Couples Are More Likely To Divorce After Going On Family Vacations
Troubled couples go away for the holidays with their children in an attempt to mend the marriage and reconnect with each other. A new study, however, found that these vacations tend to push troubled couples towards divorce rather than rekindling their love and commitment to each other.
According to a research published in August after being conducted by sociologists from the University of Washington, there is a "seasonal, biannual pattern" of divorce filings. After analyzing divorce filings between 2001 and 2015, the researchers found that the number of filings surged in March and August, which are months that follow winter and summer holidays.
These vacations (e.g. Christmas holidays and camping or hiking trips with the kids) appear to be highlighting couples' tensions and conflicts. Julie Brines, an associate sociology professor, said that married couples have the tendency to "face the holidays with rising expectations" even though they felt disappointments in the marriage in recent years. Holidays have an optimistic air around them and often represent periods in the year when change and new beginnings occur.
Despite the hope and merriment that the holiday spirit brings, it is also a time when couples become stressed and emotionally stretched, which then exposes the already existing cracks in the marriage. Thus, unhappy couples feel disappointment when the vacations don't live up to what they expect, pushing them to realize that their marriage is beyond repair and it's time to divorce.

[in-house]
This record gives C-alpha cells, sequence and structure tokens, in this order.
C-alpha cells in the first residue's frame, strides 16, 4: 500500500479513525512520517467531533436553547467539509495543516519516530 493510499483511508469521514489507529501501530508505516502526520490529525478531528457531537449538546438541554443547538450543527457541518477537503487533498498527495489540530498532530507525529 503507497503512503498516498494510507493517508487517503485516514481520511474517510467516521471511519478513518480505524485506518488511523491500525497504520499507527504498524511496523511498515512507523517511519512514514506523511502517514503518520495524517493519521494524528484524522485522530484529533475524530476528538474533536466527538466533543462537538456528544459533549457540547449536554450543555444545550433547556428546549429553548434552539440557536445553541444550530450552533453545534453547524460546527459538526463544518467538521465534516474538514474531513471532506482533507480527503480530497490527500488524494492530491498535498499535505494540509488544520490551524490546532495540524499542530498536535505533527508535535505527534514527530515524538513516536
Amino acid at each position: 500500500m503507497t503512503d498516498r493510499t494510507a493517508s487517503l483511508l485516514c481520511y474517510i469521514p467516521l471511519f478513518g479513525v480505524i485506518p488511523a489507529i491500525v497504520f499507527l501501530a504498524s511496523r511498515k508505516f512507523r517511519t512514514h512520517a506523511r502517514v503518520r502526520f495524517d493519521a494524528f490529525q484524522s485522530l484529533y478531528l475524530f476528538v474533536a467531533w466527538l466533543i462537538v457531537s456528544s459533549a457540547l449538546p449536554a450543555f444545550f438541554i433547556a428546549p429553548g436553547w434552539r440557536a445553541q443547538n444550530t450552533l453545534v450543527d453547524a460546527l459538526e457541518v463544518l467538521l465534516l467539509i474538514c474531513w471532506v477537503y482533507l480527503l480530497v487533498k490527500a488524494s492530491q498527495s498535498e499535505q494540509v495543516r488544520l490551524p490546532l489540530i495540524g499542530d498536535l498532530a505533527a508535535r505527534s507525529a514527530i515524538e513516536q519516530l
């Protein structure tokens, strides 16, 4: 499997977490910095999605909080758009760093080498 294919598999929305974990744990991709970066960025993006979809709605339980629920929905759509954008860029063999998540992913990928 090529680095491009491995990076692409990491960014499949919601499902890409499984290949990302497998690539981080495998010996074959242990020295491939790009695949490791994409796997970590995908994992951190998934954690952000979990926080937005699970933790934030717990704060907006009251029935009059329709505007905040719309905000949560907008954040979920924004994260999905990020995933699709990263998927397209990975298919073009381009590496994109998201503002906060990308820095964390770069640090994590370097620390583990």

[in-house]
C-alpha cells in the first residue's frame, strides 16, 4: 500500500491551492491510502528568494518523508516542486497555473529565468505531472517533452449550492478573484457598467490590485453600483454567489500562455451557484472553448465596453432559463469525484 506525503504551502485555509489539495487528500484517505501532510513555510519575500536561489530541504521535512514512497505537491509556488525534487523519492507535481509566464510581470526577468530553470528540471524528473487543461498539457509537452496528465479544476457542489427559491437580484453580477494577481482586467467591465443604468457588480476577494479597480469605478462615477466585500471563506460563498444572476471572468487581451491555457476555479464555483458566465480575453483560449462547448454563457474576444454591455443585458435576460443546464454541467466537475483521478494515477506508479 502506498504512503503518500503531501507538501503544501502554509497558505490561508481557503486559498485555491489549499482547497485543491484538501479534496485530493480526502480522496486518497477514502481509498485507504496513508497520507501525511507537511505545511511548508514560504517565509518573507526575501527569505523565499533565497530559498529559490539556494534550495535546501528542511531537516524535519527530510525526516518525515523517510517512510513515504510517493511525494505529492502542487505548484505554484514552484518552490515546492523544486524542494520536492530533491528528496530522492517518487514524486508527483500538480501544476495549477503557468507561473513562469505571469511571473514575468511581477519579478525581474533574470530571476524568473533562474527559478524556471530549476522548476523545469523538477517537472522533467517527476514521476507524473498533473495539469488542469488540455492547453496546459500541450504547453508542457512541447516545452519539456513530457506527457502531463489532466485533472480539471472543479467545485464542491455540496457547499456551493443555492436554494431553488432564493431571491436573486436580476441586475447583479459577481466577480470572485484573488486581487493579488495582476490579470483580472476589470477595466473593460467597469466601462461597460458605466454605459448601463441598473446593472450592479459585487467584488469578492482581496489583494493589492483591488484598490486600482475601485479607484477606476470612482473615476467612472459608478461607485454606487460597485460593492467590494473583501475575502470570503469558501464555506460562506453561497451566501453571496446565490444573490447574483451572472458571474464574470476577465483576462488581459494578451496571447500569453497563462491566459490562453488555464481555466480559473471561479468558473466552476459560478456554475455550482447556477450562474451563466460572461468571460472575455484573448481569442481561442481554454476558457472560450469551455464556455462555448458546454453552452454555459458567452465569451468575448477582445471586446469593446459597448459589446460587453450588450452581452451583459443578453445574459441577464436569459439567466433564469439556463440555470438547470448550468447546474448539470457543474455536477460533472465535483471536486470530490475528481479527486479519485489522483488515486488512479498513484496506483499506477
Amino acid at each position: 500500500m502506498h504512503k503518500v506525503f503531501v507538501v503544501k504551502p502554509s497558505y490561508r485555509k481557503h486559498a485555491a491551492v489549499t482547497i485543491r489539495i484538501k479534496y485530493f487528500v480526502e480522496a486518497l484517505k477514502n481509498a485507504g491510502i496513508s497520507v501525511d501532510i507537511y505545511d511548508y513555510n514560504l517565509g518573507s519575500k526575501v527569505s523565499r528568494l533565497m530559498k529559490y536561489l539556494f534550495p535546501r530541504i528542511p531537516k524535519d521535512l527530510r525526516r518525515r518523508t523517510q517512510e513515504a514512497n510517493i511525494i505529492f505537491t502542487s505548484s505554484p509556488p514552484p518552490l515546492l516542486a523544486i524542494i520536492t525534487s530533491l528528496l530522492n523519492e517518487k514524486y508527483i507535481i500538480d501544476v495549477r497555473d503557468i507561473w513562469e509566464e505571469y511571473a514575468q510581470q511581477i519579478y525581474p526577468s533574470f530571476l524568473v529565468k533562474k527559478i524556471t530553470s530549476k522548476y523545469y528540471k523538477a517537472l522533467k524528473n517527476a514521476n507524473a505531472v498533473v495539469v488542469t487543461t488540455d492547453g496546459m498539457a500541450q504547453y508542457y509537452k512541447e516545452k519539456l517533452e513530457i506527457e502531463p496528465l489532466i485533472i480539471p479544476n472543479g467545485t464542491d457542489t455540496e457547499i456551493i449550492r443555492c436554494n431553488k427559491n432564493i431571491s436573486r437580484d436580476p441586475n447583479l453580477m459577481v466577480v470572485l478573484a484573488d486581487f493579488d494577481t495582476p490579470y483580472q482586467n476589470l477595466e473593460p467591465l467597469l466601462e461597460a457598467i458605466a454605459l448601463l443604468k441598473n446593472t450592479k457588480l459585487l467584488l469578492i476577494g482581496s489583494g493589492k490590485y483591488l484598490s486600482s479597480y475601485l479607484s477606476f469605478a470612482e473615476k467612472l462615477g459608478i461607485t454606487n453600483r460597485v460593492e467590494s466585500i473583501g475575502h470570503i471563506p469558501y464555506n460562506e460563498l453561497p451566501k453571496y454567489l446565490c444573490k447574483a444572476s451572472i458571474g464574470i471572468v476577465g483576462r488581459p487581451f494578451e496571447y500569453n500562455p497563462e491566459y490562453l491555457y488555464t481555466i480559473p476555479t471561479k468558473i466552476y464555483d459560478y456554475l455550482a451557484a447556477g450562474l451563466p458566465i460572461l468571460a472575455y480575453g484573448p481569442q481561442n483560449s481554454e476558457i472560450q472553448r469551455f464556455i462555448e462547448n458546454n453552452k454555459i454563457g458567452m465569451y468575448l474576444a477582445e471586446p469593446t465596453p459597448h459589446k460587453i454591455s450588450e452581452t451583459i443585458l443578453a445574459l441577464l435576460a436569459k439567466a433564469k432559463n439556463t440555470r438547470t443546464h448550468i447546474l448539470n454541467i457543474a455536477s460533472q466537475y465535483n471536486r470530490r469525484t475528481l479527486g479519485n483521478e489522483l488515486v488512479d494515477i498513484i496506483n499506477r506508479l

Divorce filings often occur in August, which is after the family vacation and before children return to school. As for why divorce risk also increases in March (a few months after the winter holidays), Brines said that it's because some couples devote all those months to fixing the family's finances, finding a lawyer, and summoning the courage to actually push through with the divorce.
The same factors apply in the summer period, too. But the divorce peak in August can also be attributed to the start of the school year, which pushes couples with children to make haste with the proceedings.
In the United States, the divorce rate is 3.2 per 1,000 in the 45 reporting states and in the District of Columbia, according to the U.S. Centers for Disease Control and Prevention. A research estimated that 40 to 50 percent of first marriages and 60 percent of second marriages in the country will be divorced. The risk factors of divorce include: marrying at a young age, low educational attainment, low income, premarital cohabitation, premarital childbearing and pregnancy, insecurity about oneself and one's self-worth, no religious affiliation, and parents' divorce.